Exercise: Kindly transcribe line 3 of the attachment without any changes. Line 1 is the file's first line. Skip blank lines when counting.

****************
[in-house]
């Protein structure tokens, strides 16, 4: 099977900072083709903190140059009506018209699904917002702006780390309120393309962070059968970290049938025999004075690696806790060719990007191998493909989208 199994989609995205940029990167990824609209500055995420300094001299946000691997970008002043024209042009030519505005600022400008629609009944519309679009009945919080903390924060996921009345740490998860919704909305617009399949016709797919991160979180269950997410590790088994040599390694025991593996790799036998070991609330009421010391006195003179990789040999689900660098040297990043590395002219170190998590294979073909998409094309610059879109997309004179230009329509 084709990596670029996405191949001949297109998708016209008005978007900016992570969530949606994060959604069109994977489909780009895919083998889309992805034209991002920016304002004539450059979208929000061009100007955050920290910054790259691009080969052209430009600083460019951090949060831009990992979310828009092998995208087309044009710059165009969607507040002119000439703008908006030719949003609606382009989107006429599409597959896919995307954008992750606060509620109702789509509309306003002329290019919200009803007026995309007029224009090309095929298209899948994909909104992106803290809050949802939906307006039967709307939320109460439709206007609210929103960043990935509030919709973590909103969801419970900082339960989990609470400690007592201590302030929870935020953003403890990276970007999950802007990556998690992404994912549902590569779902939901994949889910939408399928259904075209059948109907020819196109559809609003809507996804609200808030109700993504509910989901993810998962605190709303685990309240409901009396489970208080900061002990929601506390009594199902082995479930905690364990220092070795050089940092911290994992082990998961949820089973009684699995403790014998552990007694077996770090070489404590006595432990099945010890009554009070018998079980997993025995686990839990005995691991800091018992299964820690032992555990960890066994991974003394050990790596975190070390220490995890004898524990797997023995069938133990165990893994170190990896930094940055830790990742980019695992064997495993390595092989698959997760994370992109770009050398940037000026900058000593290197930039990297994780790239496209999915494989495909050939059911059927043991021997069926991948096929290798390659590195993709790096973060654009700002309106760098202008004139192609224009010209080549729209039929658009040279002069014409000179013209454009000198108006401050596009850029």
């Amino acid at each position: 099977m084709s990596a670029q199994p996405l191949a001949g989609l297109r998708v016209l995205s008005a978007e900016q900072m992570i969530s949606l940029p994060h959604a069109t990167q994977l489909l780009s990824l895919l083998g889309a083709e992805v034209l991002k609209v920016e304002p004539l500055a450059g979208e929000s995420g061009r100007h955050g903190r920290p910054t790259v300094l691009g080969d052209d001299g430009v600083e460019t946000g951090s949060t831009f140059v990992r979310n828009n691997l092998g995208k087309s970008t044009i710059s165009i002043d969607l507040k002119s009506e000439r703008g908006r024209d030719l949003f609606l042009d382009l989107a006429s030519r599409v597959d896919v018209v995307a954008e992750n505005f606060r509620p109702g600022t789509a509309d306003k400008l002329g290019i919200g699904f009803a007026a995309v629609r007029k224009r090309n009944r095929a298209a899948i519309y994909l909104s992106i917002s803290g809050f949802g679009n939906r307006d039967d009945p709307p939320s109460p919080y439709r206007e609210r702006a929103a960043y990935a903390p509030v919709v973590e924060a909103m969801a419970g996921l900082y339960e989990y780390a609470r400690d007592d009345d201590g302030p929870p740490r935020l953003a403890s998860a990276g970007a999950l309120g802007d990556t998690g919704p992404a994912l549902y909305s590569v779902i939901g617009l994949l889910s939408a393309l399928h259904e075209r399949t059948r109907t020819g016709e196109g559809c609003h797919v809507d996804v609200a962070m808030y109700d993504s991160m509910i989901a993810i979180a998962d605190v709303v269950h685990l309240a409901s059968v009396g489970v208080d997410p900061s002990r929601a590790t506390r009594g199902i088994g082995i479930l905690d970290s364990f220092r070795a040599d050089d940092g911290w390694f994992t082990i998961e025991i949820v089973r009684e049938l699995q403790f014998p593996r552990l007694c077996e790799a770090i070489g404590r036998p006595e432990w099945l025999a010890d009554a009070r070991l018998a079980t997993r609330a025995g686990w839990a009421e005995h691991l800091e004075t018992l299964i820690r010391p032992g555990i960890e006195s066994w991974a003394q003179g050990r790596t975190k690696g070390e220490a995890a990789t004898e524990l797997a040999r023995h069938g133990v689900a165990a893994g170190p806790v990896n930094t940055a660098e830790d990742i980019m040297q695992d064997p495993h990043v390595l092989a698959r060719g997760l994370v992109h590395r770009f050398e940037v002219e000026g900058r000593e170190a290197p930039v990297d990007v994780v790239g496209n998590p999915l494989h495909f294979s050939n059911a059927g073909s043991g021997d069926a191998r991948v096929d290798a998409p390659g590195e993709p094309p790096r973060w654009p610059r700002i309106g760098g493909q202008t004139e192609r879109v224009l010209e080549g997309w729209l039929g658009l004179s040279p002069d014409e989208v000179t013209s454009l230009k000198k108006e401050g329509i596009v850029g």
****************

């Amino acid at each position: 099977m084709s990596a670029q199994p996405l191949a001949g989609l297109r998708v016209l995205s008005a978007e900016q900072m992570i969530s949606l940029p994060h959604a069109t990167q994977l489909l780009s990824l895919l083998g889309a083709e992805v034209l991002k609209v920016e304002p004539l500055a450059g979208e929000s995420g061009r100007h955050g903190r920290p910054t790259v300094l691009g080969d052209d001299g430009v600083e460019t946000g951090s949060t831009f140059v990992r979310n828009n691997l092998g995208k087309s970008t044009i710059s165009i002043d969607l507040k002119s009506e000439r703008g908006r024209d030719l949003f609606l042009d382009l989107a006429s030519r599409v597959d896919v018209v995307a954008e992750n505005f606060r509620p109702g600022t789509a509309d306003k400008l002329g290019i919200g699904f009803a007026a995309v629609r007029k224009r090309n009944r095929a298209a899948i519309y994909l909104s992106i917002s803290g809050f949802g679009n939906r307006d039967d009945p709307p939320s109460p919080y439709r206007e609210r702006a929103a960043y990935a903390p509030v919709v973590e924060a909103m969801a419970g996921l900082y339960e989990y780390a609470r400690d007592d009345d201590g302030p929870p740490r935020l953003a403890s998860a990276g970007a999950l309120g802007d990556t998690g919704p992404a994912l549902y909305s590569v779902i939901g617009l994949l889910s939408a393309l399928h259904e075209r399949t059948r109907t020819g016709e196109g559809c609003h797919v809507d996804v609200a962070m808030y109700d993504s991160m509910i989901a993810i979180a998962d605190v709303v269950h685990l309240a409901s059968v009396g489970v208080d997410p900061s002990r929601a590790t506390r009594g199902i088994g082995i479930l905690d970290s364990f220092r070795a040599d050089d940092g911290w390694f994992t082990i998961e025991i949820v089973r009684e049938l699995q403790f014998p593996r552990l007694c077996e790799a770090i070489g404590r036998p006595e432990w099945l025999a010890d009554a009070r070991l018998a079980t997993r609330a025995g686990w839990a009421e005995h691991l800091e004075t018992l299964i820690r010391p032992g555990i960890e006195s066994w991974a003394q003179g050990r790596t975190k690696g070390e220490a995890a990789t004898e524990l797997a040999r023995h069938g133990v689900a165990a893994g170190p806790v990896n930094t940055a660098e830790d990742i980019m040297q695992d064997p495993h990043v390595l092989a698959r060719g997760l994370v992109h590395r770009f050398e940037v002219e000026g900058r000593e170190a290197p930039v990297d990007v994780v790239g496209n998590p999915l494989h495909f294979s050939n059911a059927g073909s043991g021997d069926a191998r991948v096929d290798a998409p390659g590195e993709p094309p790096r973060w654009p610059r700002i309106g760098g493909q202008t004139e192609r879109v224009l010209e080549g997309w729209l039929g658009l004179s040279p002069d014409e989208v000179t013209s454009l230009k000198k108006e401050g329509i596009v850029g």